Harris, M.M. (1993). Motivating with the Course Syllabus. Forum. Madison, Wisconsin: The National Teaching & Learning Forum, Vol. 3, No. 1, pp1 - 3.

Rubin, S. (1985). Professors, Students and the Syllabus. Chronicle of Higher Education, Aug. 7, 1985.

Organization: Communicating the Structure. (1988). The Teaching Professor. Vol. 2, No. 9, 67-68.

Related online resources

Concept Mapping is a useful technique for noting information. http://www.mindtools.com/mindmaps.html

A concept map is a special form of a web diagram useful for exploring knowledge and gathering and sharing information. http://www.graphic.org/concept.html

These are examples of actual concept maps from students, staff and faculty http://classes.aces.uiuc.edu/ACES100/Mind/c-m4.html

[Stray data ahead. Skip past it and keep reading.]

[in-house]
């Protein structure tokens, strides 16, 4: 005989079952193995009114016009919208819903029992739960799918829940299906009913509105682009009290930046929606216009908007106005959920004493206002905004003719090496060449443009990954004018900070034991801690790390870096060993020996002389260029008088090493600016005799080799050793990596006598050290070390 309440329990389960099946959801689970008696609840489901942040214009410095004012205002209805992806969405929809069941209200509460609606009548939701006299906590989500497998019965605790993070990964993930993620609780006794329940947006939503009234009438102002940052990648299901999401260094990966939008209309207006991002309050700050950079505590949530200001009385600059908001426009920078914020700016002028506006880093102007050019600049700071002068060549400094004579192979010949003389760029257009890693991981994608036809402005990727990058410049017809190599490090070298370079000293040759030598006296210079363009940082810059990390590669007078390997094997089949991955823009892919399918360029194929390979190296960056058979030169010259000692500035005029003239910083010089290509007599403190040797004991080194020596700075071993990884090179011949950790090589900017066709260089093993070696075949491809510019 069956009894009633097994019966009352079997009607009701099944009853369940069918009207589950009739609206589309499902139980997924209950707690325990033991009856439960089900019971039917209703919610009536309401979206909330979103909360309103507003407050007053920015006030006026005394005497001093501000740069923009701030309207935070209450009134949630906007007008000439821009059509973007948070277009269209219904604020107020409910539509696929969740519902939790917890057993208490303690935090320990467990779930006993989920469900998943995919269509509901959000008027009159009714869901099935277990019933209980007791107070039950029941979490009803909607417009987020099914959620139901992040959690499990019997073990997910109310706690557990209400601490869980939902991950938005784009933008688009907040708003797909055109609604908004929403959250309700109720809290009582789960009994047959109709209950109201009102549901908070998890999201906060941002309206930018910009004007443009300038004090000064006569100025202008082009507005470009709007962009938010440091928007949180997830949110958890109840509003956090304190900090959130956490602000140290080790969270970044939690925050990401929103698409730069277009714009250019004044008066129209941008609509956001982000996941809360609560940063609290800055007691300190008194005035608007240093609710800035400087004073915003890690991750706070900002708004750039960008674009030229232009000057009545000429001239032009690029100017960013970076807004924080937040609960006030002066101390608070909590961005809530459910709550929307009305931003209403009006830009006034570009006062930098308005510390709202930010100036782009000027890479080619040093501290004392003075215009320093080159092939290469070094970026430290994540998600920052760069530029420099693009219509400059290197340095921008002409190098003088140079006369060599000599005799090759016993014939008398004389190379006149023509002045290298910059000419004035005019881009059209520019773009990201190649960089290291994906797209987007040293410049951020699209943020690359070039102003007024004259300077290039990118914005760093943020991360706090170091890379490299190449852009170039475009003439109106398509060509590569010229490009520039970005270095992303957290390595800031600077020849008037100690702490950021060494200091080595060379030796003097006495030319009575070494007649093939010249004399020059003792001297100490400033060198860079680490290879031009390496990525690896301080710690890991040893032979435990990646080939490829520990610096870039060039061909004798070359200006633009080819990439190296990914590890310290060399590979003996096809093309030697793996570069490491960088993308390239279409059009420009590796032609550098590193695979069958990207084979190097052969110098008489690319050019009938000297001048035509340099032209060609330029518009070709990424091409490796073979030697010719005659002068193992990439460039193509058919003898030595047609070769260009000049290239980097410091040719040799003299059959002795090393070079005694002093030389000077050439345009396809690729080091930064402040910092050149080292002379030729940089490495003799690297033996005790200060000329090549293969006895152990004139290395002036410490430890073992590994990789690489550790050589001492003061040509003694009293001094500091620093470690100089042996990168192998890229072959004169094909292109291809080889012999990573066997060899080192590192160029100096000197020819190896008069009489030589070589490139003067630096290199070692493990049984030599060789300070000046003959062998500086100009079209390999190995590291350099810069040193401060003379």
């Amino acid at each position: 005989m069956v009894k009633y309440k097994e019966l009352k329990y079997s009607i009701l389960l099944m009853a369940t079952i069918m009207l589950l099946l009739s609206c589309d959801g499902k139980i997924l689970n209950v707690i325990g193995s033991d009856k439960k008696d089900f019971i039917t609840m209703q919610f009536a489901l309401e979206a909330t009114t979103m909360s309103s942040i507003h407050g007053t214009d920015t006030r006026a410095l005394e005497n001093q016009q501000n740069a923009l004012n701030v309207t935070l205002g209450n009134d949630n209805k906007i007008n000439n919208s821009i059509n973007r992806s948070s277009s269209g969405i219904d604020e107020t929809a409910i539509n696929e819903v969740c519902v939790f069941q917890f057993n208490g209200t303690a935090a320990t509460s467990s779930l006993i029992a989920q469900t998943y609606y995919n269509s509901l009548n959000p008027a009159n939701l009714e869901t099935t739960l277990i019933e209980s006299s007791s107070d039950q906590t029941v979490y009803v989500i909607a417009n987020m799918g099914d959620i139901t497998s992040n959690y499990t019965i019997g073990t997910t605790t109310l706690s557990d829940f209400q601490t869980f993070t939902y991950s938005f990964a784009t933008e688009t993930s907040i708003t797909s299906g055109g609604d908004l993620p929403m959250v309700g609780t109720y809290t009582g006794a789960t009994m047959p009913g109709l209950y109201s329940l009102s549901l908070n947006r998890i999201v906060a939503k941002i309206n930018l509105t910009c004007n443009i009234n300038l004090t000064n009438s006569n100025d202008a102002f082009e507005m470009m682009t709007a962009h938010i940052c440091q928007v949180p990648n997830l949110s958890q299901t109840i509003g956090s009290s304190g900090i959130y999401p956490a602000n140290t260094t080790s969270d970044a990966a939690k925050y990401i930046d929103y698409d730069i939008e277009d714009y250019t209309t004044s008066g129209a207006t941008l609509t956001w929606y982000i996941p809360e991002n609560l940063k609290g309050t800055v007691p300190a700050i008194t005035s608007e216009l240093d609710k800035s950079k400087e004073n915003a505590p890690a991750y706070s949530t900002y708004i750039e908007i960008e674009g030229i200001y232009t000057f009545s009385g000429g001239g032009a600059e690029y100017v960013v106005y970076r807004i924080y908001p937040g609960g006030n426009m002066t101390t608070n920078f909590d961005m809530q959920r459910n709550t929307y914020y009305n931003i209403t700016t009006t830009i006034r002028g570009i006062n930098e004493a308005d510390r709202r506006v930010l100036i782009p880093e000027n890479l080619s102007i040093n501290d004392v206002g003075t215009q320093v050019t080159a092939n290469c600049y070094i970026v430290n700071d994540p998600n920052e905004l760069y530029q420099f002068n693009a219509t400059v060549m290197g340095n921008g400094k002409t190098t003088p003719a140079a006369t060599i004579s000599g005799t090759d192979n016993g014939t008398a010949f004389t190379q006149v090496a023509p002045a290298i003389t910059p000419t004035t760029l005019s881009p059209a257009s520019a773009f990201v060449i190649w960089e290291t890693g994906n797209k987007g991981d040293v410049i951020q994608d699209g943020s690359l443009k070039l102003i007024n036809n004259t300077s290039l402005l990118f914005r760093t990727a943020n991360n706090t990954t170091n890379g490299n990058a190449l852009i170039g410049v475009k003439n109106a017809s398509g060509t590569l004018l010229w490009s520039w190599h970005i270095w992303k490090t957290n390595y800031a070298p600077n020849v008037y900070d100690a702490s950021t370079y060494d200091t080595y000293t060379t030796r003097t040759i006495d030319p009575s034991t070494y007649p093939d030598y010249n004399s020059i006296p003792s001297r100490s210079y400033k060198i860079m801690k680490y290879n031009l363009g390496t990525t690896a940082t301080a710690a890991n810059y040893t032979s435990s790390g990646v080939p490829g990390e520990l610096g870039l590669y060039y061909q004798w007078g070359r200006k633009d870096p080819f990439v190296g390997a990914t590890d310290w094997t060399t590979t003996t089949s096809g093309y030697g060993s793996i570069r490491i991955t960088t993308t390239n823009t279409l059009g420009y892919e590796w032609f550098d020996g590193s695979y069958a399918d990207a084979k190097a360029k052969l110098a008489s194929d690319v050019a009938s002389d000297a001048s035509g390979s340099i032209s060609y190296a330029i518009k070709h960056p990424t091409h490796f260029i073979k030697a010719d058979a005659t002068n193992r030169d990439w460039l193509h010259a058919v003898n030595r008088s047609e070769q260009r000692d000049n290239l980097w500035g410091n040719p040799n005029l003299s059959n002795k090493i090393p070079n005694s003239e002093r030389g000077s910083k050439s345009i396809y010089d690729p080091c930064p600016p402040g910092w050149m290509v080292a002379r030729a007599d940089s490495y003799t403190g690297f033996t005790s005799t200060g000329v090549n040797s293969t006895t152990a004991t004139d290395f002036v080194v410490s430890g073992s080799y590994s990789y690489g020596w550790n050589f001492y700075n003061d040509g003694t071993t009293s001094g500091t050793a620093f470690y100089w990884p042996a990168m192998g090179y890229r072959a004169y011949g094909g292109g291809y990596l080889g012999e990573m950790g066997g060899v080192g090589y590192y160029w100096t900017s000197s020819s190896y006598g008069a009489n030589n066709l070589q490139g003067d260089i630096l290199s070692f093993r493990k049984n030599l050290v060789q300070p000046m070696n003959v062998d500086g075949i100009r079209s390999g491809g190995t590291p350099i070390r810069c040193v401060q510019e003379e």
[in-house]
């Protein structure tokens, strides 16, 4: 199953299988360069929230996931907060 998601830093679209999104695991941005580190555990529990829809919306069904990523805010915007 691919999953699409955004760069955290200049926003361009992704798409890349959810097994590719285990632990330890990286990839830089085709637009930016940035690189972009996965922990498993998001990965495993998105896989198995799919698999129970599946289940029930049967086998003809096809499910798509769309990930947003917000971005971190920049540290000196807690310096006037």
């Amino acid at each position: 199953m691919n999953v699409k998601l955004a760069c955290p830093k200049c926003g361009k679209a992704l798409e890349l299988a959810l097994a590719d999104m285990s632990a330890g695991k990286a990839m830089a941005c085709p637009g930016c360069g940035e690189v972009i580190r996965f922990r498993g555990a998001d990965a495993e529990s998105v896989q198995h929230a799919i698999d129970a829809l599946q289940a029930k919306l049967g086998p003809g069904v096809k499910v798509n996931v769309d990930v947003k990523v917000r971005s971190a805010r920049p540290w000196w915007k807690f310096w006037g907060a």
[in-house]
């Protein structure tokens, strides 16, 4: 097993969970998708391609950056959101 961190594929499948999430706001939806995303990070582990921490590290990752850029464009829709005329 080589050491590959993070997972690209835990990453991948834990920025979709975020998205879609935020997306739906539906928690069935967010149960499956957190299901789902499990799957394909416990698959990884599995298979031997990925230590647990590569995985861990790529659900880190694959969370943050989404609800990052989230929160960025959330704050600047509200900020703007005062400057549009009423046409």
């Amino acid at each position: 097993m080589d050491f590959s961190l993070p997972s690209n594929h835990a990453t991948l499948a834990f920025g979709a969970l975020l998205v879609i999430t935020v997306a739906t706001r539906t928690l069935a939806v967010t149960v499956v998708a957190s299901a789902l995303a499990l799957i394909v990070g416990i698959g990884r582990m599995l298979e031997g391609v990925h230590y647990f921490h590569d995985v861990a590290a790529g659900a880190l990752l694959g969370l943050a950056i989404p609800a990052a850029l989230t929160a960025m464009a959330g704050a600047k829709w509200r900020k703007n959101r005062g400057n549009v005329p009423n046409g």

Graphic Organizers (also called Mind Maps) are a pictoral way of organizing notes and important information you need to understand, remember, or write about. http://home.earthlink.net/~tsdobbs/Graphic_Organizers/graphic_organizers.html

The concept mapping homepage

There are four major categories of concept maps http://classes.aces.uiuc.edu/ACES100/Mind/c-m2.html

The Discovery System Online (DSO) is the companion resource for the course, Contemporary Issues in Agricultural, Consumer and Environmental Sciences (ACES 100) from the College of Agricultural, Consumer and Environmental Sciences at the University of Illinois at Urbana/Champaign. http://classes.aces.uiuc.edu/ACES100/

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Selected Examples of Syllabi on the WWW

Ted Dibble's Physical Chemistry II course (FCH 361 ) http://www.esf.edu/chemistry/dibble/fch361.htm

ESF College-wide Seminar on College Teaching (EFB 797   or  FOR 797). Please note that a complete course guide is distributed in class. http://web.syr.edu/~cspuches/teaching.htm

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Chuck Spuches, Associate Dean
College of Environmental Science & Forestry
Syracuse, NY 13210

Phone: 315-470-6810
Fax: 315-470-6890
E-mail: cspuches@esf.edu